I can’t speak about this from personal experience because I don’t have children. I am often misunderstood when I mention mothers who stay at home for the sake of their children. I welcome it when mothers decide for themselves, but it would not be right for it to happen because they had no choice. When we talk about equality, the most important thing is that women and men have the same opportunities, that women can also work in addition to having a child, that they can earn the same as men, that they are not discriminated against because they are young and will have a child. I don’t think that there is a problem about this issue in Slovenia.

And now some questions about your days as an athlete-swimmer; You were a member of the national teams -Slovenian and Yugoslav. We wonder where do you keep all those swimming medals and trophies today? Are they in Switzerland – if your home is there now?

No one has asked me that yet, nice. I have saved only a few medals and awards, because there were too many of them and it was impossible for me to take them with me when I moved a lot. In keep them at my Slovenian home not in Switzerland.

Are you still a person who prefers to be alone having in mind your amazing success in individual sport? Is that perhaps the reason why you “crave” for an organisation/a team of people on a same project?

Yes, swimming is a very individual sport when you are in the pool, but also a team sport when it comes to the team and club you belong to. Or the national team, in my case Slovenian and Yugoslav. I really like being alone, but I also like to be in the company of people. To me, being alone means being creative and contemplative, and in company I draw energy for projects that I can’t possibly accomplish alone. ONA VE is such a project that can only succeed based on solidarity and the awareness that only joint work can bear fruit.

Are you a competitive “at heart”? Were you ever?

Oh, yes, very competitive, which I see as something positive. A lot of this character trait of mine comes from my swimming days and it has helped me a lot in life. Being competitive for me means really fighting to be the best, but at the same time knowing that you can’t always win. You know how many people are training this year for the Olympic Games that will be held in Paris. But there will be only few Olympic winners. If you’re not competitive, you can’t even think about qualifying for the Olympics, let alone winning.

What is your advice on how to handle defeat?

Accept the defeat, analyze (but not too long and too deeply) why it happened. Then throw this experience over your shoulder and start biting for new success.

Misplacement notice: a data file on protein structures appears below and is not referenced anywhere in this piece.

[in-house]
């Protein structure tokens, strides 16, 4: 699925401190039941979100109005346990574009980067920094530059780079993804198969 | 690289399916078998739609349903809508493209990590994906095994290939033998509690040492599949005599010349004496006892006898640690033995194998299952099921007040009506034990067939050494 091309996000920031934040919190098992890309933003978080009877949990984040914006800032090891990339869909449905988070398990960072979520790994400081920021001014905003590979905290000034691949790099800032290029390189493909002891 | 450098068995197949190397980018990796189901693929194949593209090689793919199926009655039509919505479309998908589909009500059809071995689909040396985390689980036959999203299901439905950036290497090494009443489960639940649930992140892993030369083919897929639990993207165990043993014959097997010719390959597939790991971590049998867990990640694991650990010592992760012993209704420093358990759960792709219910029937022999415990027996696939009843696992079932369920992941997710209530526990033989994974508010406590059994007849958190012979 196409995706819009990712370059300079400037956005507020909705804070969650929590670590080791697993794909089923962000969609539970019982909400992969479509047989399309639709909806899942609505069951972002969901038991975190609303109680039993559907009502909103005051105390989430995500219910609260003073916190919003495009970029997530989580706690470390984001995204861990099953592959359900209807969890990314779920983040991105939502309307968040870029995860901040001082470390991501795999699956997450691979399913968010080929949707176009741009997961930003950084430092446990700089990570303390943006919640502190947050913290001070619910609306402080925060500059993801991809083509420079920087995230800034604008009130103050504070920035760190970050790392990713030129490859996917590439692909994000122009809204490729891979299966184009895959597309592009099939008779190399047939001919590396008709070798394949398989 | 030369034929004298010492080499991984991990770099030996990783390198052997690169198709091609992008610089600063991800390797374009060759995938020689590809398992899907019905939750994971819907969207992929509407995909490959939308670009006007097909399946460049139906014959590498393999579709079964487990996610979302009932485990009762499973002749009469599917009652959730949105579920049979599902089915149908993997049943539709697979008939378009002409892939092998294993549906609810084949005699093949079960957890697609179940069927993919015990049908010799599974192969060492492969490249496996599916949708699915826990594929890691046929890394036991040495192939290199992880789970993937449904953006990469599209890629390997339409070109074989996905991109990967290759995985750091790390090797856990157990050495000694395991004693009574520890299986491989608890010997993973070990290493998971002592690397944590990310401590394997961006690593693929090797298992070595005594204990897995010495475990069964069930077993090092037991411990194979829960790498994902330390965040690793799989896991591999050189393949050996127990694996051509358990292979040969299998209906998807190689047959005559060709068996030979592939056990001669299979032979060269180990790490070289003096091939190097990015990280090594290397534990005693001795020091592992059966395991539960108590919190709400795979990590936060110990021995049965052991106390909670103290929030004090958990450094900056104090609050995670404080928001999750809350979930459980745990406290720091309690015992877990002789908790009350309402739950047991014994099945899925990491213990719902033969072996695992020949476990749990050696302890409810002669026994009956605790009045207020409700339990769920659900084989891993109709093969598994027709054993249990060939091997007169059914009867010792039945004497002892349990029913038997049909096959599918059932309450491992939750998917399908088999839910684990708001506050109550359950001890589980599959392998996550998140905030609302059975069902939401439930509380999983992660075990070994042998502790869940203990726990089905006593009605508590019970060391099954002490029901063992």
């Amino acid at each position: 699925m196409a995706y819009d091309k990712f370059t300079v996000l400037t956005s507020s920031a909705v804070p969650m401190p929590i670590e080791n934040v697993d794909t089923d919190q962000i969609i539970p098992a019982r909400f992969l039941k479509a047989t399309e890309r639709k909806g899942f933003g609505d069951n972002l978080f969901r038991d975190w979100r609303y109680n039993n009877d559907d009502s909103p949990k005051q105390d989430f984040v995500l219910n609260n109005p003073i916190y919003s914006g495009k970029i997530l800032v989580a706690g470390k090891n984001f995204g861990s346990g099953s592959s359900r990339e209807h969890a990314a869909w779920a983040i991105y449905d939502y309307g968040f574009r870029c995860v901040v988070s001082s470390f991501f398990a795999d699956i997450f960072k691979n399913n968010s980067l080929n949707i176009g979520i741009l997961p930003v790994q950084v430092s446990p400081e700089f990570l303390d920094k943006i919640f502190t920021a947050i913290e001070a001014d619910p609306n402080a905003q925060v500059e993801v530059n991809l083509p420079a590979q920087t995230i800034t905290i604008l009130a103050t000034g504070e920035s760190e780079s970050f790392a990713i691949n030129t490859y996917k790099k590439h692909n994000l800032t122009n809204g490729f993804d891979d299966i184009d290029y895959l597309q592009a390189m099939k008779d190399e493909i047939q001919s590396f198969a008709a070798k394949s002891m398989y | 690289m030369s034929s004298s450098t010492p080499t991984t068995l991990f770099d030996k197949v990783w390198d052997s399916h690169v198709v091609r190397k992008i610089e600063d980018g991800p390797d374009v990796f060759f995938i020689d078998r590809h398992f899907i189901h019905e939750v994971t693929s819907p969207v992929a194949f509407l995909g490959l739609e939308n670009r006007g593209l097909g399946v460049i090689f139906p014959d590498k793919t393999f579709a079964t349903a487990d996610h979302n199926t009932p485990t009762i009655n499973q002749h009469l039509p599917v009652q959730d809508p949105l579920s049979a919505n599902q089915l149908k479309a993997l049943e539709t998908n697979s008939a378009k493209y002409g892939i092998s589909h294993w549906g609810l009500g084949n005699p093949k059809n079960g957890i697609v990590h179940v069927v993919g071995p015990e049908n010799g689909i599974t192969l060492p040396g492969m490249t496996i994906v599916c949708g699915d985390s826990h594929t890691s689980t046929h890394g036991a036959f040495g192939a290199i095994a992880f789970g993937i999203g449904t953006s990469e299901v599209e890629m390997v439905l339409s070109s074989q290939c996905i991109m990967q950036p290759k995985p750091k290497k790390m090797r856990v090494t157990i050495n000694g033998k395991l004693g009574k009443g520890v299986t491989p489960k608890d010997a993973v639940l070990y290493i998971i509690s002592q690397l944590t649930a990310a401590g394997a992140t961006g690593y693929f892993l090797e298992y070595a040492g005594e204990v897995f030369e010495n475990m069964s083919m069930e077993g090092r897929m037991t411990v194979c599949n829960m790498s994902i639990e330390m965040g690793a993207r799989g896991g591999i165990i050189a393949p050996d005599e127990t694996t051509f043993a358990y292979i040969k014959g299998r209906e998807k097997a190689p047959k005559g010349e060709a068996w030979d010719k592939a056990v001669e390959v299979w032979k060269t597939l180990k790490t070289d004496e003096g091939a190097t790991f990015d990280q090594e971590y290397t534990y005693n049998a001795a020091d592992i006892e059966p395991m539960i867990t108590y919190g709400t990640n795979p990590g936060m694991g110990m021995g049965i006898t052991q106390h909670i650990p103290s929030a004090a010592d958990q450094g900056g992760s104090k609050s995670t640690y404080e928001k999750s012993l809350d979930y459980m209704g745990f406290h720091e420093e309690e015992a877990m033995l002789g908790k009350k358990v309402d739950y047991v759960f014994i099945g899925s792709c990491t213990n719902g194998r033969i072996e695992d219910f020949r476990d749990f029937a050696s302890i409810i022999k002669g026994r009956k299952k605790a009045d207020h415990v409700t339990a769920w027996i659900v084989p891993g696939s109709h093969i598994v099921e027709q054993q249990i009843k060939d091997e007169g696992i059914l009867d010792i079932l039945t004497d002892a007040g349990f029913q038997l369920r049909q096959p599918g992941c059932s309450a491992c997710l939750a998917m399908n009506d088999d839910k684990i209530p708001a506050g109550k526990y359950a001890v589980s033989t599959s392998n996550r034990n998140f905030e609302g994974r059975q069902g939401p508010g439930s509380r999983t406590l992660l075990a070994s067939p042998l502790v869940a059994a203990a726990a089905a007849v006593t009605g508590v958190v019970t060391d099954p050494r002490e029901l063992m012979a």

Is divorce a defeat? Do you perhaps feel the need to empower women on this issue? Is divorce still a taboo in Slovenia?

Only the people involved can judge this. For some, divorce is a victory, for others liberation, for others a defeat. I still feel bad for getting divorced, even though today I am doing very well with my second husband. In Slovenia, an average of 6 marriages are dissolved per day. I think that divorce in Slovenia is not a taboo and that the majority do not see the dissolution of a marriage as a shame. I don’t see a particular social problem in this, that we should organize special help for women. But if someone needs it, they can get it.

Have you tried another sport later in life that you enjoy? Which one?

Yes, mountains and hiking are my great love, I like it when by conquering a mountain you somehow conquer yourself. I like to ski in the winter, but I even prefer to go on snowshoes. You can go anywhere with snowshoes, it’s an exceptional sport. But it is not easy, especially if you must overcome hundreds of height meters.

How about your political career in future; do you have some plans to “go back”?

No, even if they say, “you never say never”, I say: never.  During these days, I rejected the initiative of the president of the strongest government party in Slovenia and at the same time the prime minister to be the first on the party list for the European elections, with the possibility of becoming a commissioner in the European Commission in Brussels. I have other priorities in my life at the present.

What needs to happen in Slovenia in order for you to decide to return to politics?

Nothing. I involved myself in the parliamentary elections in 2022 and this was an experience I wouldn’t want to miss. In enjoyed it so much, especially because it meant working with some great people and being able to set the tone for the future development of Slovenia.

And to conclude, DC Slovenia is sure that politics needs persons like you, and that’s what the citizens who, after your withdrawal from the pre – race, told you by not voting for your party, the Gibanje Svoboda.

Thank you for your nice words, I’m touched. When I withdrew from the presidential campaign, I felt the worst because of the people who believed in me, who voted for the Freedom Movement mainly because of me. It wasn’t easy. But politics is about interests, and if you decide to be part of it, you are thrown into a system that does not always work according to your principles. Some tolerate it well, I don’t. Yes, I am an idealist and I still believe that the most important task of politics is to work for the good of its citizens, not for the interests of its political party or for its own personal interests.


“When I look at my career, I always think of Steve Jobs and his theory about connecting the dots, connecting what happens in your life. We can only connect these dots for the past, never for the future. So I also think that what I do today and who I am today is the result of all the different things I did in the past.” Marta Kos


Follow Ona Ve on Social media: